Let's say we have five Stories, A, B, C, D, and E. However, while D and E are clearly separate business requirements and should be tested/documented separately, the technical requirements are related/similar, and so it would make sense for them to be worked on together at the same time by one person/pair.

Let's also assume that Stories A, B, and C are in-progress, and the Work In Progress (WIP) limit is 4. We also have a dev/pair that just finished working on something else and now wants to work on D/E.

What would be the best approach here?

  1. Just take both D and E into in-progress, violating WIP limits
  2. Take only D or E into in-progress, and thereby work less efficiently on them
  3. Don't take either into in-progress, and instead help to get A, B, or C out of the way asap
  4. Get one of the other devs to stop working on A, B, or C
  5. Something I've missed?
  • 1
    What creates value in your organization? Strictly enforcing WIP limits, or getting work done? WIP limits are there to signal that you're probably wasting time due to context switching or excessive buffering. If working on D/E is the best use of your developer's time, they should do it. Of course, if by doing so they would create pressure in a later stage, it's probably better to finish items there, but this depends on the full context. Feb 5, 2020 at 15:43

2 Answers 2


I would say it really depends on the context - there are no "rules" that Kanban enforces - it is up to the team and the business stakeholders to decide. If it is happening on a regular basis, then, they should look at the WIP Limits and enforcement related policies to see if these need to change to accommodate this phenomenon.

For the example you have outlined, assuming that the team has got the story prioritization/ selection right, Stories A, B, and C are more important to finish first - and I would go with Option 3 to get them done faster than they would otherwise and get them out of the In-Progress column. Then, take up D and E.

If D and E have equal or more importance, then I would also look at Option 1 - violate WIP Limit this one time and get the available dev pair to work on them together. We ourselves track the reason why we choose to violate WIP Limits when we do - so that at each retrospective, we can do a Pareto analysis of why and how often do we violate WIP Limits and discuss whether something (WIP Limit values, replenishment policies, etc.) needs to change.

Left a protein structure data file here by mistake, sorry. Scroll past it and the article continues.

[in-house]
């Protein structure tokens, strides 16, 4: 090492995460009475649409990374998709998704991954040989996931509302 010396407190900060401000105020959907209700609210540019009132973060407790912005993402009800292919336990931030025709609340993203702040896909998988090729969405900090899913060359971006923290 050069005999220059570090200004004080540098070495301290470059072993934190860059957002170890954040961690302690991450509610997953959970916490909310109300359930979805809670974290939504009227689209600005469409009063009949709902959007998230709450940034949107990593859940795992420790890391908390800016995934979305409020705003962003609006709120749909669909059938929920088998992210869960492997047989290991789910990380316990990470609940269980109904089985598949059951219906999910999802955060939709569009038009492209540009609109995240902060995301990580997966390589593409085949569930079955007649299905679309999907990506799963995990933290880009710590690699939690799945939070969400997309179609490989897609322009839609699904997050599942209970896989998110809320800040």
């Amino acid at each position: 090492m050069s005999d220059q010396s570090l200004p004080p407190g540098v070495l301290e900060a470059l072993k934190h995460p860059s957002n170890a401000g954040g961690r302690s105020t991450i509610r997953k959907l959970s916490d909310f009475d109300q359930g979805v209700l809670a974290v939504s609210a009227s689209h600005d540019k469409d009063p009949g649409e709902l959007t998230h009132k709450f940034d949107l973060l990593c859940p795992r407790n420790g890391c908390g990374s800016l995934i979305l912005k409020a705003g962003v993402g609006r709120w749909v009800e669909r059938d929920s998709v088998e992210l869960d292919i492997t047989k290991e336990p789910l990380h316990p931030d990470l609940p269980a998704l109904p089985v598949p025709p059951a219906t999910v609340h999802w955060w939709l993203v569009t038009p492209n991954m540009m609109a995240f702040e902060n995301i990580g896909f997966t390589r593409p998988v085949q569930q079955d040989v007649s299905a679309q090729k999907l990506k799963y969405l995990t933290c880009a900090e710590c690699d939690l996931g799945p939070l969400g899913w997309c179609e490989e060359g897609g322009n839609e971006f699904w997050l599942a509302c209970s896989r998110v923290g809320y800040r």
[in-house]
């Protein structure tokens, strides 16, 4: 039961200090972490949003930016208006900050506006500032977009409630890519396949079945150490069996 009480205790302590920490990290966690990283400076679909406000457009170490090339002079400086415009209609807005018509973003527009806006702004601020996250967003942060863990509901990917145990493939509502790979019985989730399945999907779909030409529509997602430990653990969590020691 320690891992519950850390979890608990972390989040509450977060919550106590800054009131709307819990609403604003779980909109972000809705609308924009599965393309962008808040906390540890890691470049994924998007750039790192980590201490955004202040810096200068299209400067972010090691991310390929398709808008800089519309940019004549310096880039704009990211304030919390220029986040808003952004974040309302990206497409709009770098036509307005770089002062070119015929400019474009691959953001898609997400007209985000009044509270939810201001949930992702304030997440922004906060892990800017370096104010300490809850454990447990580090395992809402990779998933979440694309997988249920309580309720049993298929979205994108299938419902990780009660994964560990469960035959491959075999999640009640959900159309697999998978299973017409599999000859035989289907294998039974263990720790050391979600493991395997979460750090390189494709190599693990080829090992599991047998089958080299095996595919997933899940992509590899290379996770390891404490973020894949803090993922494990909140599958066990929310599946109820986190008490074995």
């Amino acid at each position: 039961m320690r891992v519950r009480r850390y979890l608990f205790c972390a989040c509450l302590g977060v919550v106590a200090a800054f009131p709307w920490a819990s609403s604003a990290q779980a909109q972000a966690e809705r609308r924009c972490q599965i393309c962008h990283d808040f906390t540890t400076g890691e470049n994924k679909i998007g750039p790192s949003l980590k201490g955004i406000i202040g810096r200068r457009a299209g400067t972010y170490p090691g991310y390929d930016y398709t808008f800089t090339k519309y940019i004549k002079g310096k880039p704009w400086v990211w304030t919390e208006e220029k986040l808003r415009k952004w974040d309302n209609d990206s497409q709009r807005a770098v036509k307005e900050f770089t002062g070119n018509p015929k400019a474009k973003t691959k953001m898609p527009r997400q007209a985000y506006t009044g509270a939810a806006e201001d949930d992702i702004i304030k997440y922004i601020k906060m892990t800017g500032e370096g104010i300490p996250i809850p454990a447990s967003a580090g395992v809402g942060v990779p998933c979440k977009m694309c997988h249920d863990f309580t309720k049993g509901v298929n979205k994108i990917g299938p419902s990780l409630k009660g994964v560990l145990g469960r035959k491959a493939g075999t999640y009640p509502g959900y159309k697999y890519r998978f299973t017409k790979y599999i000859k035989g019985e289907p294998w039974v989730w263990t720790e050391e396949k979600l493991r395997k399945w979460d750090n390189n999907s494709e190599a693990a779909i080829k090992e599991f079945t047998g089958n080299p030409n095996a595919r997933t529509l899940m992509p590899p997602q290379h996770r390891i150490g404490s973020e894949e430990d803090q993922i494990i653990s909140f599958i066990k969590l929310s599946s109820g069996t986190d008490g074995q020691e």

If respecting WIP Limits is critical, AND D and E have priority or higher Class of Service, then I would Block one of A, B or C and get D and E in, and work on them first. However, this would be my least desirable option. That doesn't mean it doesn't happen in our environment.


I just wanted to add a little to Mahesh's excellent answer.

As well as making value based decisions in this kind of situation it is also worth considering how to avoid the situation in the first place.

One aspect of team synchronisation is to think about the sequence in which the work will be done. There are many factors in this, including:

  • Availability of staff (e.g. a team member with db experience is about to go on holiday)
  • The relationship between development and testing (e.g. not overloading specialist testers)
  • The size and nature of the work items
  • The dependencies between work items (including where it makes sense to do work items together)

By talking about the work items often, perhaps at a daily stand-up or planning sessions, the team can improve the way they synchronise.

The team won't get things right every time, but by careful synchronisation they can avoid a lot of issues like the one you have raised.

  • 1
    Perhaps we should also "re-visit the WIP limit" to avoid such situations. With best practices recommending to have the WIP limits below the number of team members, a higher number may result in multi-tasking which the team should avoid anyway. Feb 6, 2020 at 11:15
  • Absolutely agree. Feb 6, 2020 at 13:42

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